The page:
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Old 01-24-2013, 10:42 AM
 
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Quote:
Originally Posted by Ohiogirl81 View Post
Really? I've never seen anyone water their lawns anywhere I've lived. Not even during drought years.

I guess we're all smarter -- or exhibit more pronounced cheapskate tendencies -- than the "vast majority of households."

Assumptions are dangerous things, Grasshopper.
So getting off topic - but just read the OP to mean areas of the country that one has to water the lawn more often than not to keep it year round.

OK? Move on?
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Old 01-24-2013, 10:45 AM
 
Location: IL
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Quote:
Originally Posted by nei View Post
what do you mean?
Well, I don't think it is necessary to water lawns in most of Iowa or Missouri. I think the mid point of the US is in Kansas somewhere. I had friends that lived in KC that didn't water their lawns either. Maybe i don't understand why he excluded only the eastern 1/3...people obviously do water in these areas, but it isn't necessary.
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Old 01-24-2013, 10:50 AM
 
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Quote:
Originally Posted by almost3am View Post
Well, I don't think it is necessary to water lawns in most of Iowa or Missouri. I think the mid point of the US is in Kansas somewhere. I had friends that lived in KC that didn't water their lawns either. Maybe i don't understand why he excluded only the eastern 1/3...people obviously do water in these areas, but it isn't necessary.
These were broad boundaries - but I think the point is reasonably clear.

In the arid west, for the most part, laws aren't an option and people have figured out a way around this.

In the humid east - watering lawns isn't an issue because the climate is more hospitable to lawns and water is not a scarce resource.

It is the middle of the country (roughly) that faces both a drier climate necessitating occasional lawn watering, and potentially faces issues with allocation of resources. If this does not apply to your area - then move along, or, contrary, if you want to explore the hypothetical, then please. But I don't think we need to debate whether it's the 99th or the 90th line of longitude to which separates the drier and wetter climes. . .obviously its a gradation and differs from region to region.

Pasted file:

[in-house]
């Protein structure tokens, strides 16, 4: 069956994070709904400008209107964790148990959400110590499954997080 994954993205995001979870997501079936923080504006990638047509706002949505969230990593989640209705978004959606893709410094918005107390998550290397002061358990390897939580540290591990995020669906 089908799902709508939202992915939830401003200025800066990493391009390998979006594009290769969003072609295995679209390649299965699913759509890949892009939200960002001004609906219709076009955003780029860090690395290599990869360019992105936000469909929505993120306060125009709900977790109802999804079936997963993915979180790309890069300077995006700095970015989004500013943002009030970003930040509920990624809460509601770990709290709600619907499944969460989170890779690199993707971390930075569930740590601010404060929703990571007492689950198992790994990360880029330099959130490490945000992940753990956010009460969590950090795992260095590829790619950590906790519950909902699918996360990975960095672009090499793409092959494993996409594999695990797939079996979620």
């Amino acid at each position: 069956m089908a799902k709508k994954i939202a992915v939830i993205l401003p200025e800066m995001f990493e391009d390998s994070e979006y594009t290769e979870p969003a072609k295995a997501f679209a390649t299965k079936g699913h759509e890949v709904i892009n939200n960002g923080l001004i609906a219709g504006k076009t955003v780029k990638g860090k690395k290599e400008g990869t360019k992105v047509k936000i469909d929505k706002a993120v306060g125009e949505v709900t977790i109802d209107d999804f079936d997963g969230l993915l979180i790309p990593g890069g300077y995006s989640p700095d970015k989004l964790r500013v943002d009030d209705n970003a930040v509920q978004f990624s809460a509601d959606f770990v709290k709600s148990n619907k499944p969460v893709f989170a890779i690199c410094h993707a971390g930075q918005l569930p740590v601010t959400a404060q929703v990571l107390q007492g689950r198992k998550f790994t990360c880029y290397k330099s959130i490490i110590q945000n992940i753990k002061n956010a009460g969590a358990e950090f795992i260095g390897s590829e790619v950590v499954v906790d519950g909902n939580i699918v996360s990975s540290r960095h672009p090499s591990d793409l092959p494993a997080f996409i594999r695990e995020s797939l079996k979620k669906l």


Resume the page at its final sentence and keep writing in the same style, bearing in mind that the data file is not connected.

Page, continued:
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Old 01-24-2013, 10:55 AM
 
Location: IL
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Quote:
Originally Posted by Komeht View Post
These were broad boundaries - but I think the point is reasonably clear.

In the arid west, for the most part, laws aren't an option and people have figured out a way around this.

In the humid east - watering lawns isn't an issue because the climate is more hospitable to lawns and water is not a scarce resource.

It is the middle of the country (roughly) that faces both a drier climate necessitating occasional lawn watering, and potentially faces issues with allocation of resources. If this does not apply to your area - then move along.
Ok, I think it does apply to me in Illinois (correct me if I am wrong) and I answered earlier. In the peak of summer my yard typically goes brown for up to a month and then starts getting green again...before it gets white (snow). I guess I water the shrubs/flowers occassionally during the peak of summer, but not the lawn. Lawns really don't need watering in the midwest, but a lot of people like them lush and green from Spring thorugh Fall, so they do water.
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Old 01-24-2013, 10:57 AM
 
Location: Youngstown, Oh.
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I'm not really part of your target group, because I have a small urban lot, and don't need to water. But, I do like having a yard for planting things. I don't care about lawn/grass, though.

I've seen examples of terrace gardening, and that doesn't have the same appeal for me. So, that's one reason I wouldn't be interested in condo/apartment living.